Arin Beyer remembers the anxiety. He couldn’t eat. He couldn’t sleep. The 23-year-old was about to begin the first shift after orientation training when he would truly be on his own as a nursing professional. “It was that moment when you realize that you are responsible for a person’s life,” explained Beyer.
On the other hand, he had every reason to be confident. He had graduated from Union College, the #1 nursing program in Nebraska with a 100 percent first-time NCLEX-RN pass rate in 2018. Every single graduate from Arin’s May 2018 graduating class passed on their first attempt, as well as the graduates from December 2017.
He had the training—including more than 900 hours of clinical experiences in clinical rotations, simulation, and observations. He had studied hard, meeting many mornings at The Mill coffee shop with other students to master the material. He had ridden on the school’s reputation and teacher recommendations to his first-choice job at Nebraska Heart Hospital.
But he was still nervous. “I had to remember I wasn’t alone,” said Beyer. “I had other nurses in my unit and I had my charge nurse.” Seven months later he displays the relaxed confidence of someone who has found his calling. “God has put it on my heart to help people in need,” he said.
Beyer grew up in Keene, Texas. Both his parents worked as nurses so he always saw healthcare as a possibility. During spring break his senior year in high school, he visited Union College in Lincoln. He had his eyes on the Physician Assistant program. But a chance meeting with some nursing faculty made an impression on him. “Being a nurse is always an option,” they told him. “We have an excellent program here.”
Beyer arrived in August 2014 as a freshman. He was ten hours from home and didn’t know a single student besides his residence hall roommate. Within a week, he was surrounded by a circle of new friends. “There’s a family feel here,” he said of his college home.
Beyer took a year and half of prerequisites and then started the five-semester nursing program. “The amount of time I spent studying for class significantly increased once I was in the program,” he said. “I remember one Sunday when I studied for 16 hours. I never thought I would do that. But the time you put into it is what you get out of it.”
Book knowledge was balanced by clinical rotations with real patients and time in the college’s Nursing Simulation Center. Patient simulators look like people and mimic bodily functions, allowing students to feel a pulse, assess pupil reaction, listen to lungs, and see reactions to medication. The manikins can even complain to the students about their symptoms. While instructors watch behind the scenes in a control room, nursing students have the freedom to test their skills and decision-making without risking injury to a real human. They even work in teams to care for groups of patients—just like they would in a hospital. “You can practice being a full-on nurse in a safe environment,” said Beyer. “I think that is a huge asset.”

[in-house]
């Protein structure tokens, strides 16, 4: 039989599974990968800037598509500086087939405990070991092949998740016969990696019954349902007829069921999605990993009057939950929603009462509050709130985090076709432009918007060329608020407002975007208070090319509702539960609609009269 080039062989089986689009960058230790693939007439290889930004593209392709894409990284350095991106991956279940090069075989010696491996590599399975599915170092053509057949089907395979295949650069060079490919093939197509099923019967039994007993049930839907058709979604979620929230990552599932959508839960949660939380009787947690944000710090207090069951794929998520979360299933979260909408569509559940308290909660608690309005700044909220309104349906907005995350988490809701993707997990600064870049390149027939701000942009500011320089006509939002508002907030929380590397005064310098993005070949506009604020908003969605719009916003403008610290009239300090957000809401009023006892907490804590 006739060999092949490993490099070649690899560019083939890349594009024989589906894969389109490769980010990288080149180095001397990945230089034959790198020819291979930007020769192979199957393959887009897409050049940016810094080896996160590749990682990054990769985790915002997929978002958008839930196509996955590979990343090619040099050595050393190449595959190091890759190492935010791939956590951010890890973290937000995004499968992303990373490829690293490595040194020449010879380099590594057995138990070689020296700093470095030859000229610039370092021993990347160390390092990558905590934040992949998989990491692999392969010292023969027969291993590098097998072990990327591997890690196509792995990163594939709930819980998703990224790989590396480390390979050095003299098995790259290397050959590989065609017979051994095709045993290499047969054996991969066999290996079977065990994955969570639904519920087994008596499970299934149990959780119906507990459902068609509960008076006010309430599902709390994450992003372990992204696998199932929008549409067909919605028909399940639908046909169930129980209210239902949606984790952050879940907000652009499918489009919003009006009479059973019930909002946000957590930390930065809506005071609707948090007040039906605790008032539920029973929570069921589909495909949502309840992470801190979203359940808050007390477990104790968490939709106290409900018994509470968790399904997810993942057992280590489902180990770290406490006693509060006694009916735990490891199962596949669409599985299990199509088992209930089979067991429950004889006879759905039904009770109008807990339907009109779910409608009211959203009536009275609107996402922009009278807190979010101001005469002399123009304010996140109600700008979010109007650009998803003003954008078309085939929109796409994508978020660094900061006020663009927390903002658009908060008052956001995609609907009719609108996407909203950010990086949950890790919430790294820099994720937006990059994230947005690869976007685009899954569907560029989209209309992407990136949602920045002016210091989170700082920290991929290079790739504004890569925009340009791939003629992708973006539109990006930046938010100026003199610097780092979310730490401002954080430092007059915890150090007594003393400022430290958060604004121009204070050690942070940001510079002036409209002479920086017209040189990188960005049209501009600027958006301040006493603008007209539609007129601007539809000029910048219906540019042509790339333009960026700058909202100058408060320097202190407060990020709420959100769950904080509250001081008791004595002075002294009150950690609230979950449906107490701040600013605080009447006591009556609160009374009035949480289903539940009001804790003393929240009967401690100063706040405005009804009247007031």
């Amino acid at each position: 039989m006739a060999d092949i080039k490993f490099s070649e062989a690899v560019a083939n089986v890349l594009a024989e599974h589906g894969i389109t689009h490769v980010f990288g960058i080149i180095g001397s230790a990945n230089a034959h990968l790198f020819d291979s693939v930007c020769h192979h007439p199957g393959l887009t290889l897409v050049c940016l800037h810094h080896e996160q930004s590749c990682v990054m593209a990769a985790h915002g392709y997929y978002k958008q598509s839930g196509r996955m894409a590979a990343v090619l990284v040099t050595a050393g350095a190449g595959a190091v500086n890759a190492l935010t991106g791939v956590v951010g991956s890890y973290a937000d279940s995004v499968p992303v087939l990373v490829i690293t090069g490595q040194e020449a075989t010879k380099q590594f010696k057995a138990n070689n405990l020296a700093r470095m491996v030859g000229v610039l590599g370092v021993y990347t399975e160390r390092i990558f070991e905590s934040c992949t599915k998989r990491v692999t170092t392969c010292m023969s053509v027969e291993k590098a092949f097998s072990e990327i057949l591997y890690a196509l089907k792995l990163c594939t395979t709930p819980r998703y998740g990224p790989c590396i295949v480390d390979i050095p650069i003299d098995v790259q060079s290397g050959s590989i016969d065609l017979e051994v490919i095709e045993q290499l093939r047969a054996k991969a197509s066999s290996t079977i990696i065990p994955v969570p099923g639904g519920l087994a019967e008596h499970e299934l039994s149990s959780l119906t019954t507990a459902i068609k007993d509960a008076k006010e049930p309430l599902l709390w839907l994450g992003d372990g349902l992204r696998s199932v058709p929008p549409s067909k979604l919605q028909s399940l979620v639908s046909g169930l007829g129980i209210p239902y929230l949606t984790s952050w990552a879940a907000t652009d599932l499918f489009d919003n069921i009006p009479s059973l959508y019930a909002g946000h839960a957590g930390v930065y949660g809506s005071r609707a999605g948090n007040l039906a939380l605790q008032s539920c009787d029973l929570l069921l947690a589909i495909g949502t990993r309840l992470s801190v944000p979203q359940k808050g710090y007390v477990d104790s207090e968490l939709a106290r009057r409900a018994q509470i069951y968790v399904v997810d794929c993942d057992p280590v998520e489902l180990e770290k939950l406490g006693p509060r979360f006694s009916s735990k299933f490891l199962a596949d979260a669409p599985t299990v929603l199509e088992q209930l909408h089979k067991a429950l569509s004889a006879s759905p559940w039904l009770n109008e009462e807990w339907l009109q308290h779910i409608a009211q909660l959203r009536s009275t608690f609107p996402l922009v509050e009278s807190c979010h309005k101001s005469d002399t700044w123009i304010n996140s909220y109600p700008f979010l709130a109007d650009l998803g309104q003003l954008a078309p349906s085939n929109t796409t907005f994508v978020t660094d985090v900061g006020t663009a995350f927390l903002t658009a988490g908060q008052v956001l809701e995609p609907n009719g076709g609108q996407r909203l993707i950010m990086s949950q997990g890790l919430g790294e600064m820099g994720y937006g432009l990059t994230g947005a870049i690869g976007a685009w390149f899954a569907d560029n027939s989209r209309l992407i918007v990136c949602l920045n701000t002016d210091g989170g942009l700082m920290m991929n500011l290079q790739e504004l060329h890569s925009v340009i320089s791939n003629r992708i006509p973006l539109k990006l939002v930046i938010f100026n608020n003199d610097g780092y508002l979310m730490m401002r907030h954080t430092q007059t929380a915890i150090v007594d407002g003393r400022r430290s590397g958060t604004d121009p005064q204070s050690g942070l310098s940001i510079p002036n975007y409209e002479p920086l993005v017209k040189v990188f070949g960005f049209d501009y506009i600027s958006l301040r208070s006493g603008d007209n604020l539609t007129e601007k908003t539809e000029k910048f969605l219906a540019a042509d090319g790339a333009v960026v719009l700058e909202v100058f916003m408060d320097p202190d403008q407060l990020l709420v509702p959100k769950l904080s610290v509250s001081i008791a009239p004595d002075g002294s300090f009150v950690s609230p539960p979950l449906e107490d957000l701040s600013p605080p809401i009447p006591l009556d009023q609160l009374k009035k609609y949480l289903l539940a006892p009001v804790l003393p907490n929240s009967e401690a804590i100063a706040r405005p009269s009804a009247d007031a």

“We implement simulation in every level of the program,” said Dr. Nicole Orian, chair of the Division of Nursing. “We believe our unique approach to simulation is one of the reasons our graduates pass the NCLEX-RN the first time.”
During the intense training, Beyer found that the teachers mentored him as a friend and developing professional, and not just a consumer of education. Professors talked him through tough times such as the death of his grandfather and a painful breakup. “I could tell they cared about me as a person,” he said.
“The faculty genuinely care about the students,” affirmed Dr. Orian. “The professors come from a background of caring for patients and they bring that same concern to their students. They provide lots of encouragement, prayers and grace.”
As a Christian school, the program builds in opportunities for practicing compassion and healing outside typical medical settings. The students staff a monthly foot clinic for the homeless and many choose to take the Global Health Nursing course that culminates in a short-term trip to provide medical care in a developing nation.
It was on a trip to Nicaragua that Beyer had a time of self doubt. He had left the states with the idea of being a medical hero and getting some great shots for Instagram. But once he started working in a local hospital, he began to question his motivation. Am I just here to take pictures? he asked himself. Amy Golter, one of his professors on the trip, saw that he was troubled. “She spoke these amazing things that will always stick with me,” remembered Beyer. “She told me how valuable I was and that she saw Jesus in me. I thought that was really special that she would find the words to uplift me.”
Those moments had a direct impact on the way Beyer relates to his patients. “I try to be aware of their needs,” he said. “Maybe they’re scared. Maybe they need an explanation. Maybe they need a prayer.”
“I want to be the nurse that people can go to for help and guidance and questions,” said Beyer. And he knows that his Union College education put him in position to do it. “I would love to mentor new nurses someday. Seeing how the professors at Union helped me, I want to do the same for others. I know what some support can do in getting people through their day.”
To learn more about the Union College nursing program, visit ucollege.edu/nursing or call 402.486.2504.
By Kim Peckham, Director of Communication Strategy